The Prairie du Chien Group was injected with 2,754,000 gallons (368,200 cubic feet), or 10,430 cubic metres, of municipally treated water at about 100 gallons per minute (13.4 cubic feet per minute), or 6.3 litres per second, for 20 days. The injection-pipe system was designed to utilize pipe friction rather than a remote-controlled valve in the well to maintain positive pressure and eliminate air entrainment in the injection water and the escape cf dissolved gasses from the water. During the 20-day injection period the temperature of the injection water declined gradually from 15.0? to 11.2?C, and the flow rate decreased from 108 to 90 gallons per minute (6.8 to 5.7 litres per second).
Analyses of test data were, in some instances, based upon hydrologic judgement as well as observations. Results of aquifer tests before and after injections indicated that the transmissivity had decreased 18 percent during the intervening injection periods; however, the specific capacity remained the same, indicating no change in transmissivity during pumping. Analysis of water-level changes in observation wells during injection indicated a reduction in transmissivity of more than 50 percent; however, the specific capacity of the injection well decreased only about 5 percent during injection.
A comparison of water-level changes with the discharge or recharge rates of the three tests showed that the water-level changes in the two observation wells tapping the Prairie du Chien Group during the injection test were greater than those projected from the two aouifer
pumping tests. The deviations in the water-level changes and in the analysis of aquifer-test data indicate that the methods used to analyze data from these wells may not be wholly applicable, inasmuch as anisotropic and nonhomogeneous conditions prevail in at least the Prairie du Chien part of the aquifer.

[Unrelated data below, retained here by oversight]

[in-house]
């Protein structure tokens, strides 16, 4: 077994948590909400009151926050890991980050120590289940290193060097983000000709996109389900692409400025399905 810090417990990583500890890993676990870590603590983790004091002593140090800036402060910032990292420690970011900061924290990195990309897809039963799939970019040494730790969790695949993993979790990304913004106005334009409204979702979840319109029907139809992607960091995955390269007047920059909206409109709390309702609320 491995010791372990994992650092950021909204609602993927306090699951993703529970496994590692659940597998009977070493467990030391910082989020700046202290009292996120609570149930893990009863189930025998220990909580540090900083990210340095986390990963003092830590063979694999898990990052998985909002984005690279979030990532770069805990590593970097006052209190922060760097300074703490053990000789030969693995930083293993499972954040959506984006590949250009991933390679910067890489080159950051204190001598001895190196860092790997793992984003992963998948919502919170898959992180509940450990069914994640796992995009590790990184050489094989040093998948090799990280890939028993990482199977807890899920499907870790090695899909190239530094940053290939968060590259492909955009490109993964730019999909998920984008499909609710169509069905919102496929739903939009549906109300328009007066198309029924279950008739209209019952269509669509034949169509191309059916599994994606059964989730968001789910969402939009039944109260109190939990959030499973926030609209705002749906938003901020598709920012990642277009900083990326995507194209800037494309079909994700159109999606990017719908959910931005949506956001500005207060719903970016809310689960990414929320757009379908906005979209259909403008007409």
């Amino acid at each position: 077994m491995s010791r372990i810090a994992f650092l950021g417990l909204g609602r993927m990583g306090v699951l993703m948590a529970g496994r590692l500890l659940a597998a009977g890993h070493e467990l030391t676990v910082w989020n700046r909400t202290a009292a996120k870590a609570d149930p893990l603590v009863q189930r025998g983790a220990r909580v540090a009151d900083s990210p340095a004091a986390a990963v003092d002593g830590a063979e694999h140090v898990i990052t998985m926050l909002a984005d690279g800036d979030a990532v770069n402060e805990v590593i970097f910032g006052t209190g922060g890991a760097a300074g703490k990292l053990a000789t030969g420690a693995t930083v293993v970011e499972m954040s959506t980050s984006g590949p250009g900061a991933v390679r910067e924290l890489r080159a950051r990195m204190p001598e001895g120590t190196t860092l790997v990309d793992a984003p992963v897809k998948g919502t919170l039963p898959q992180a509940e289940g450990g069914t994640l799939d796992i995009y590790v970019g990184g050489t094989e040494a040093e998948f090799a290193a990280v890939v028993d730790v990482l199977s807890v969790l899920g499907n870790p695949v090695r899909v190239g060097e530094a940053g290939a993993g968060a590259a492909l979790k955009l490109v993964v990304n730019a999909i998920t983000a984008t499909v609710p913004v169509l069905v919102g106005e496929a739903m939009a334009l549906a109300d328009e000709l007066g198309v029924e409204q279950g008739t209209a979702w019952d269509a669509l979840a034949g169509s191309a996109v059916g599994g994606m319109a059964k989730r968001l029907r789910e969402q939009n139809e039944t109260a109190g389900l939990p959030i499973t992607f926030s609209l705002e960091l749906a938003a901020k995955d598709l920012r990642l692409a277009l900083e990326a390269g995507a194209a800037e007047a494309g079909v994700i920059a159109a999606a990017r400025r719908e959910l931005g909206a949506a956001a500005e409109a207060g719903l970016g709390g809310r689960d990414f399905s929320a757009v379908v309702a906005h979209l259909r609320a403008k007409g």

The native water and the injected water averaged 0.8 and 25 milligrams per litre chloride, respectively. The chloride, utilized as a tracer, showed that the injected water was detected only in the lower part of the nearest observation well, 99 feet (30.2 metres) from the injection well. The chemistry of the water and the rock formation showed little likelihood of plugging of the recharge well by chemical precipitation. Microbiological phenomena apparently did not become a significant factor in the recharge test.
The hydraulic gradient of the aquifer in October and December 1971 (before and after injection) was estimated to be N. 36? E., 0.0013, and N. 39? E., 0.0012, respectively, on the basis of measurements of water levels in the three wells in the Prairie du Chien Group. The single-well tracer-dilution method of calculation showed a hydraulic gradient of 0.0016. A longitudinal dispersivity of 280 feet (85 metres) was calculated. Such a value of dispersivity is
typical of fractured reservoirs and shows that the Prairie du Chien Group is a heterogeneous aquifer.
The injection test demonstrated that it is hydrologically feasible to recharge the Prairie du Chien Group and the Jordan Sandstone artificially through wells completed in the Prairie du Chien Group. The fissures in the Prairie du Chien Group act as conduits through which water spreads. The water passes into the Jordan Sandstone from the Prairie du Chien over a larger area than it would if it were injected directly into the Jordan.
Additional publication details
USGS Numbered Series
Artificial recharge through a well in fissured carbonate rock, west St. Paul, Minnesota